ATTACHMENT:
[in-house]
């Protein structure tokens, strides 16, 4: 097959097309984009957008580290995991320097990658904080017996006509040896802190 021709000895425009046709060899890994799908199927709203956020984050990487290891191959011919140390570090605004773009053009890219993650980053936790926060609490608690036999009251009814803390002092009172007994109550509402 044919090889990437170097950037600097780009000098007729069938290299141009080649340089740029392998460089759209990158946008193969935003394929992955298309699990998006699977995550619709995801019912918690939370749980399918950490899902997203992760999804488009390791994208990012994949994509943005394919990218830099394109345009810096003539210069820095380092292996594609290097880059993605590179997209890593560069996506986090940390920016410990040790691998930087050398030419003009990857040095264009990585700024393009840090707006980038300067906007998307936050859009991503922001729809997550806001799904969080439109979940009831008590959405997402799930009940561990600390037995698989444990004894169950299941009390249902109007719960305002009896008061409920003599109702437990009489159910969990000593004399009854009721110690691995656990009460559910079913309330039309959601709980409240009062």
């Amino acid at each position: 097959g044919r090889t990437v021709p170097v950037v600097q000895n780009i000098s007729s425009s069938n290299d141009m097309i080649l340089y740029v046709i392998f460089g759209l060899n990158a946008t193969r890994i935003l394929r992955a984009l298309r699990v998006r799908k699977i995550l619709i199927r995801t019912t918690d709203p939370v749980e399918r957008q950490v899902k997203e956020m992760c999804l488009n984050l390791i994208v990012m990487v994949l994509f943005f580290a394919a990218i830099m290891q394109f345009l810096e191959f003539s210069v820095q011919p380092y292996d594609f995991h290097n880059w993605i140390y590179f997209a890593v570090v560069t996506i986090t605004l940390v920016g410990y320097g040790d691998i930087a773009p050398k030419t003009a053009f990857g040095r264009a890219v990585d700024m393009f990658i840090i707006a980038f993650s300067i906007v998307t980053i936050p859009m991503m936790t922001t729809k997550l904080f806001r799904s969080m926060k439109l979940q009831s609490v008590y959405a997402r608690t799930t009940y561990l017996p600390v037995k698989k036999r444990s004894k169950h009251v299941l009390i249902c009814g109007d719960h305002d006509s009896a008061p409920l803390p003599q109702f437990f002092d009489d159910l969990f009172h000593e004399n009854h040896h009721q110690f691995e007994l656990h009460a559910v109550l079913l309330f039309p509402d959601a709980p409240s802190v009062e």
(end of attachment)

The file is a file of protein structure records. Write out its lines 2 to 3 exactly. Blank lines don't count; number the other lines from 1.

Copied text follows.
């Protein structure tokens, strides 16, 4: 097959097309984009957008580290995991320097990658904080017996006509040896802190 021709000895425009046709060899890994799908199927709203956020984050990487290891191959011919140390570090605004773009053009890219993650980053936790926060609490608690036999009251009814803390002092009172007994109550509402 044919090889990437170097950037600097780009000098007729069938290299141009080649340089740029392998460089759209990158946008193969935003394929992955298309699990998006699977995550619709995801019912918690939370749980399918950490899902997203992760999804488009390791994208990012994949994509943005394919990218830099394109345009810096003539210069820095380092292996594609290097880059993605590179997209890593560069996506986090940390920016410990040790691998930087050398030419003009990857040095264009990585700024393009840090707006980038300067906007998307936050859009991503922001729809997550806001799904969080439109979940009831008590959405997402799930009940561990600390037995698989444990004894169950299941009390249902109007719960305002009896008061409920003599109702437990009489159910969990000593004399009854009721110690691995656990009460559910079913309330039309959601709980409240009062």
């Amino acid at each position: 097959g044919r090889t990437v021709p170097v950037v600097q000895n780009i000098s007729s425009s069938n290299d141009m097309i080649l340089y740029v046709i392998f460089g759209l060899n990158a946008t193969r890994i935003l394929r992955a984009l298309r699990v998006r799908k699977i995550l619709i199927r995801t019912t918690d709203p939370v749980e399918r957008q950490v899902k997203e956020m992760c999804l488009n984050l390791i994208v990012m990487v994949l994509f943005f580290a394919a990218i830099m290891q394109f345009l810096e191959f003539s210069v820095q011919p380092y292996d594609f995991h290097n880059w993605i140390y590179f997209a890593v570090v560069t996506i986090t605004l940390v920016g410990y320097g040790d691998i930087a773009p050398k030419t003009a053009f990857g040095r264009a890219v990585d700024m393009f990658i840090i707006a980038f993650s300067i906007v998307t980053i936050p859009m991503m936790t922001t729809k997550l904080f806001r799904s969080m926060k439109l979940q009831s609490v008590y959405a997402r608690t799930t009940y561990l017996p600390v037995k698989k036999r444990s004894k169950h009251v299941l009390i249902c009814g109007d719960h305002d006509s009896a008061p409920l803390p003599q109702f437990f002092d009489d159910l969990f009172h000593e004399n009854h040896h009721q110690f691995e007994l656990h009460a559910v109550l079913l309330f039309p509402d959601a709980p409240s802190v009062e």